The latest flare-up between Israel and Palestinian Islamic Jihad (PIJ) has again illustrated the dramatic change in the frontline militias facing Israel. PIJ and Hamas have become full-fledged Iranian proxies, receiving Iranian funding, training, sophisticated equipment, and, most importantly, Tehran’s instructions on their confrontation with Israel.
The metamorphosis from guerrilla-terrorist militias to armies did not happen overnight. It results from a long process initiated by Tehran with the active assistance of Hizbullah in Lebanon. The events in the last month have shown the ongoing coordination and consultation among the top leaders of Hamas, Hizbullah, and PIJ in Beirut, Damascus, and Tehran. The aim is precise: creating a united front facing Israel from Iran-supported Lebanon, Syria, Gaza, and Judea and Samaria (the West Bank). If possible, the alliance would incite Israeli Arabs to join the confrontation effort against Israel if one of its allied members was under Israeli attack.
In the absence of a strong Palestinian Authority able to impose law and order in the territories, Hamas and PIJ have succeeded in linking events in Judea, Samaria, and east Jerusalem in such a way that they have established themselves as a principal party in the dispute, if and when Israel “violates” the status quo on the Temple Mount or “infringes” on the sanctity of Al-Aqsa Mosque.
The relations between Iran and the two most prominent terrorist organizations, Hamas and PIJ, began in 1987 when Israel exiled Fathi Shkaki, the founder and Secretary-General of the PIJ movement, to Lebanon. Once there, the intelligence arm of the Iranian Revolutionary Guards Corps established contact with him and immediately began to train and equip Islamic Jihad.
Over the years, PIJ and Hamas received money to build a solid power base able to sustain attacks from Israel. Iranian assistance to PIJ is estimated at $60 million yearly, which grew from an initial $2-3 million at the beginning of their relationship. In addition, PIJ sent trainees to Lebanon, Syria, and Iran, where they trained on the production of sophisticated weaponry, since the smuggling of weapons through the Sinai was getting more difficult when the Egyptian army created a buffer zone with Gaza and destroyed almost all the smuggling tunnels between Sinai and Gaza.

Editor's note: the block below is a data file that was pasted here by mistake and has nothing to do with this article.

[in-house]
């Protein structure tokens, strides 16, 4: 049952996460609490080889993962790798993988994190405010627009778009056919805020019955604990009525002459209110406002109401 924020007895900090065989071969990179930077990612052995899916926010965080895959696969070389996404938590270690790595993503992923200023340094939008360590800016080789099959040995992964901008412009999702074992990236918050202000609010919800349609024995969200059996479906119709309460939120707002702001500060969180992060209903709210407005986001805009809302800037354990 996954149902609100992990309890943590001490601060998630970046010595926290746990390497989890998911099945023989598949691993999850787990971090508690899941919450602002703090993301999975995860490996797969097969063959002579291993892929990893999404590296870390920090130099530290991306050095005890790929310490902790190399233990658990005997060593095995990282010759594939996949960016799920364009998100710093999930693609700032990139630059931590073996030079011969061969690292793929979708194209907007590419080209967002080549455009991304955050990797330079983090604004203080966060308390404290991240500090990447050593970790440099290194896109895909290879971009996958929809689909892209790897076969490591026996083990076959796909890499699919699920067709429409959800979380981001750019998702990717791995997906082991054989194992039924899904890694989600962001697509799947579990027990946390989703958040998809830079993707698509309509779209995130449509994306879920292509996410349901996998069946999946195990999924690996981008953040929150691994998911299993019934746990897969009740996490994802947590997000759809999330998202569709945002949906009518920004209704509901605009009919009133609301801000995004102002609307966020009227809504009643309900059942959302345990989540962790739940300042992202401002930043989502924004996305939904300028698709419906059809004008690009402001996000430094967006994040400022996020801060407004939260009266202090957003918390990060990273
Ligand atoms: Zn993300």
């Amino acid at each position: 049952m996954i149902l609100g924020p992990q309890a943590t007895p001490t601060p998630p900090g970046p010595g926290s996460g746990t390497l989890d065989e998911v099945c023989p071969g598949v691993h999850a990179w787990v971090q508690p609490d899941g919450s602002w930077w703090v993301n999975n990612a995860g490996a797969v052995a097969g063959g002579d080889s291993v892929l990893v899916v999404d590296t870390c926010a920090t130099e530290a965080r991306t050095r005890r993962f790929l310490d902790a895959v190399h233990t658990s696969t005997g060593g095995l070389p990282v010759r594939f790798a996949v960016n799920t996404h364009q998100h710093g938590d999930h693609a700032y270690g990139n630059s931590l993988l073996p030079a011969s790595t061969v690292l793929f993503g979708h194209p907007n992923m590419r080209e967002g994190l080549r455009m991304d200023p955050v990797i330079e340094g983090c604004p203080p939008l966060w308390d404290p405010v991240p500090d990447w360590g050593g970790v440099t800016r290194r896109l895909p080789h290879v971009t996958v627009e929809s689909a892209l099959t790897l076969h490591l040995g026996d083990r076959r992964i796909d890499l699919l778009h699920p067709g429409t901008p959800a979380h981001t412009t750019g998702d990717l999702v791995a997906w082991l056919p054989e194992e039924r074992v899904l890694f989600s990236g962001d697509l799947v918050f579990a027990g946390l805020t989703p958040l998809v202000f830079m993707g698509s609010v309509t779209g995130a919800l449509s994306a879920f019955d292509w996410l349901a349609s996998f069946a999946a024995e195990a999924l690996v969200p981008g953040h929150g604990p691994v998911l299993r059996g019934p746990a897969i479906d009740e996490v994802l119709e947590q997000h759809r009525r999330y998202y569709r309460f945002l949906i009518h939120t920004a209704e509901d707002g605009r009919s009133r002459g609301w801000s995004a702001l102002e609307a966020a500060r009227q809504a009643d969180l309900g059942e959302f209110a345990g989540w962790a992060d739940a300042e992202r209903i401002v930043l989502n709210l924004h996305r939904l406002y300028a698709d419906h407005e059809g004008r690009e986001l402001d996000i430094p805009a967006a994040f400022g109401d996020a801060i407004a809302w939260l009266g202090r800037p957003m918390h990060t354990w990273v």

Iran has succeeded in duplicating a militia that, in time of need, carries out the instructions given by Iran through the Quds Force, part and parcel of the IRGC. However, unlike other militias, PIJ refused to participate in the Syrian civil war, claiming that its raison d’etre is to combat Israel. All decisions relating to military confrontation with Israel must be “greenlighted” by Tehran. The latest example was during the Egyptian effort to broker a cease-fire between Israel and PIJ. Ziyad Nakhalah, the leader of PIJ, consulted the Iranian foreign minister in a phone conversation before accepting the cease-fire solution proposed by Egypt.
Analyzing the PIJ missile effort, one can conclude that the military action resulted from Iranian tactics. The latest PIJ tactics reflect a different type of behavior, unusual to the conduct of retaliation by Palestinian factions. Moreover, the release of information by the Israel Security Agency relating to an effort by PIJ to produce rockets in Samaria (where PIJ is strongest) shows that the Iranian concept of encircling Israel with fire, as presented by the late Gen. Qassem Soleimani, is taking place.
If, in the past, PIJ used rudimentary missiles against Israeli targets, a time will come when it will have precision-guided missiles that could hit sensitive targets in Israel. The recent confrontation has also seen the use of anti-aircraft missiles (first-generation) and the beginning of drone attacks, an area where the Iranians excel.
In addition, PIJ and Hamas have tried different tactics to neutralize the efficiency of the Iron Dome missile defense system. They and their sponsor understand that the Iron Dome, David’s Sling, and other counter-missile systems prevent them from hitting Israel and causing damage, panic, and havoc on its home front. Such a development would heighten the risk of casualties on the Israeli side and perhaps push Israel to adopt other military tactics in combatting the Palestinian factions.
One thing is clear: coordination and consultations between the two leading Palestinian military organizations with Iran – and Hizbullah in Lebanon – will create a new front facing Israel. Israel will have to expect “novelties” introduced by Iran into the battlefield (deeper cross-border attack tunnels, mini-submarines, torpedoes, and shoulder-fired, second and third-generation, anti-aircraft missiles). It is one thing to face the Palestinian militias; it is definitely another when Israel will have to deal with Iranian-inspired tactics and sophisticated Iranian weapons, a situation which is unfolding today with the tightening grip of Iran on the Palestinian factions in Gaza.